Prolonged fasting reduces IGF-1/PKA to promote hematopoietic-stem-cell-based regeneration and reverse immunosuppression.
Our results indicate that cycles of an extreme dietary intervention represent a powerful mean to modulate key regulators of cellular protection and tissue regeneration but also provide a potential therapy to reverse or alleviate the immunosuppression or immunosenescence caused by chemotherapy treatment and aging, respectively, and possibly by a variety of diseases affecting the hematopoietic system and other systems and organs. The clinical data shown here provide preliminary results supporting the possibility that these effects can also be translated into effective clinical applications.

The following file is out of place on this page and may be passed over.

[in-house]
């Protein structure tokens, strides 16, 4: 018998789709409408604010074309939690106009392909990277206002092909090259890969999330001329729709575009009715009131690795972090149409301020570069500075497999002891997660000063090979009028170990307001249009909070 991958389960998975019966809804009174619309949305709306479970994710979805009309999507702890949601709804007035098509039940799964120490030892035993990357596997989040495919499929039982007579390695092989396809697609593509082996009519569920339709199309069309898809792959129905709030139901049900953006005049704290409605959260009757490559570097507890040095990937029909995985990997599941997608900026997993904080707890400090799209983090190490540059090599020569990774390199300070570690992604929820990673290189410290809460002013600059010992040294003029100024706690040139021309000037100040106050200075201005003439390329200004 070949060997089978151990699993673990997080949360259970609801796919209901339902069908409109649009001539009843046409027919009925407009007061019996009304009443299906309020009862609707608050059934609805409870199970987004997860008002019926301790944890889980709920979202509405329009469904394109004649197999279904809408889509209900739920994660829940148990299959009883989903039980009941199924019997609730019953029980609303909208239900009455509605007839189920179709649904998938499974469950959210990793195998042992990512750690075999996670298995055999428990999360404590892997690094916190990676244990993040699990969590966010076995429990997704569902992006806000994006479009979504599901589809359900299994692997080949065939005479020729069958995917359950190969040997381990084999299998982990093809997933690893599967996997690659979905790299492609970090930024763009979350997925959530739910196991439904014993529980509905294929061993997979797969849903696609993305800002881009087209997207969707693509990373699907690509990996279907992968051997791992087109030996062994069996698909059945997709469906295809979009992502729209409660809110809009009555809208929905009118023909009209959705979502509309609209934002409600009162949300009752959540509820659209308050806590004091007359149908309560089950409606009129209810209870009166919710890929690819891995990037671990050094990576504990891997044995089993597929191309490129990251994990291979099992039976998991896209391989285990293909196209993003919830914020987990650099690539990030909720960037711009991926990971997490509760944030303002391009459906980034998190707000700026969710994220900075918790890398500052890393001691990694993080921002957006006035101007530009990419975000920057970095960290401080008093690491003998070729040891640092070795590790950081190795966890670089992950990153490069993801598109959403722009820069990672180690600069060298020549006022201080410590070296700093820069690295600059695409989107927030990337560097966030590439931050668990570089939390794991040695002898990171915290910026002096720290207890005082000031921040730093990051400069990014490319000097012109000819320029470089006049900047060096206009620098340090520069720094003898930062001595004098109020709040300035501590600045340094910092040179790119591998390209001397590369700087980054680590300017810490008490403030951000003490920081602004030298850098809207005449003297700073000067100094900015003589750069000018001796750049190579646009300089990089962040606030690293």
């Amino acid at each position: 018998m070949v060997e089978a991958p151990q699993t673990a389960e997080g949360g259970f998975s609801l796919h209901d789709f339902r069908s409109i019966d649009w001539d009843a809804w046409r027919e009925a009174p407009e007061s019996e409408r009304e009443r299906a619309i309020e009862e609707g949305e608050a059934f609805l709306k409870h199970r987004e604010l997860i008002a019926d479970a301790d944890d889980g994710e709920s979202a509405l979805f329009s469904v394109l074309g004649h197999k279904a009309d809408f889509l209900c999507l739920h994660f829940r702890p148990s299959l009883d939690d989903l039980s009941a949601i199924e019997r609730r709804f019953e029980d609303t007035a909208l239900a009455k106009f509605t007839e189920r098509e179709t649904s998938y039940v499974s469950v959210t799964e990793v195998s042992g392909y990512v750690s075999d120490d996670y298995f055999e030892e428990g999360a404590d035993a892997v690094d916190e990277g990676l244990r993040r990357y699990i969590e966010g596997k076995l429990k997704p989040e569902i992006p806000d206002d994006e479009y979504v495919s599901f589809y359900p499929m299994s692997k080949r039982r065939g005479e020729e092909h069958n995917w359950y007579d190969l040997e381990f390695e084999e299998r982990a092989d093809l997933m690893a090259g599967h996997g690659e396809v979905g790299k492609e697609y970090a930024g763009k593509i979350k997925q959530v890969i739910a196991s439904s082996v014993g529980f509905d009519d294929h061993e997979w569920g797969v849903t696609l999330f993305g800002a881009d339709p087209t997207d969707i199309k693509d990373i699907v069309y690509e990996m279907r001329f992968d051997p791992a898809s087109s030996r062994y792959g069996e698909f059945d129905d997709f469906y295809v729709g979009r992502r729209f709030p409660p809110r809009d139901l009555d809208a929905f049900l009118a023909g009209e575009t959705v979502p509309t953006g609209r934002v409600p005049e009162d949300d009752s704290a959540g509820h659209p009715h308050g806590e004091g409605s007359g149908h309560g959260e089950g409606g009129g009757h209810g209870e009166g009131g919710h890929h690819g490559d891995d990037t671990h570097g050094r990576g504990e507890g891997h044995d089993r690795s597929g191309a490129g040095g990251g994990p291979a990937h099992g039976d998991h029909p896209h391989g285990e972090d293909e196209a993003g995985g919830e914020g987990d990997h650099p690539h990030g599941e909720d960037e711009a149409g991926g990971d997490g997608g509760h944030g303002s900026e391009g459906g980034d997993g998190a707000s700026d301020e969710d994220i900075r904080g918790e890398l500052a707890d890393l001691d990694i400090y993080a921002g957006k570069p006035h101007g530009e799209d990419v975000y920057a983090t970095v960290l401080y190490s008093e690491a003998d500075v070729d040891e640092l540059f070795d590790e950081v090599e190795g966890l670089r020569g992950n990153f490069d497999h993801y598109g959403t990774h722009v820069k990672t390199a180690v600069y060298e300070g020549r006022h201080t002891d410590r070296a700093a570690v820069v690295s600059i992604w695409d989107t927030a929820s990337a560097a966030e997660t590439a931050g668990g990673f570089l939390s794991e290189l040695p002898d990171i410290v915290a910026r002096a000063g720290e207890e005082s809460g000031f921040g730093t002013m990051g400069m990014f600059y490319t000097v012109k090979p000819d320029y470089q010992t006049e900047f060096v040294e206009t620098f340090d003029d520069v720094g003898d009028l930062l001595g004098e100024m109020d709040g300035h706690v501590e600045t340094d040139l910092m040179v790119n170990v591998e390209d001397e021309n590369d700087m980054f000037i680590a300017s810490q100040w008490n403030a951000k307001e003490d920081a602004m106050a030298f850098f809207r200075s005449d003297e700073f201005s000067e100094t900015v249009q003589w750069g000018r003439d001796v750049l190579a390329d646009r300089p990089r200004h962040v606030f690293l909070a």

Immune system defects are at the center of aging and a range of diseases. Here, we show that prolonged fasting reduces circulating IGF-1 levels and PKA activity in various cell populations, leading to signal transduction changes in long-term hematopoietic stem cells (LT-HSCs) and niche cells that promote stress resistance, self-renewal, and lineage-balanced regeneration. Multiple cycles of fasting abated the immunosuppression and mortality caused by chemotherapy and reversed age-dependent myeloid-bias in mice, in agreement with preliminary data on the protection of lymphocytes from chemotoxicity in fasting patients. The proregenerative effects of fasting on stem cells were recapitulated by deficiencies in either IGF-1 or PKA and blunted by exogenous IGF-1. These findings link the reduced levels of IGF-1 caused by fasting to PKA signaling and establish their crucial role in regulating hematopoietic stem cell protection, self-renewal, and regeneration.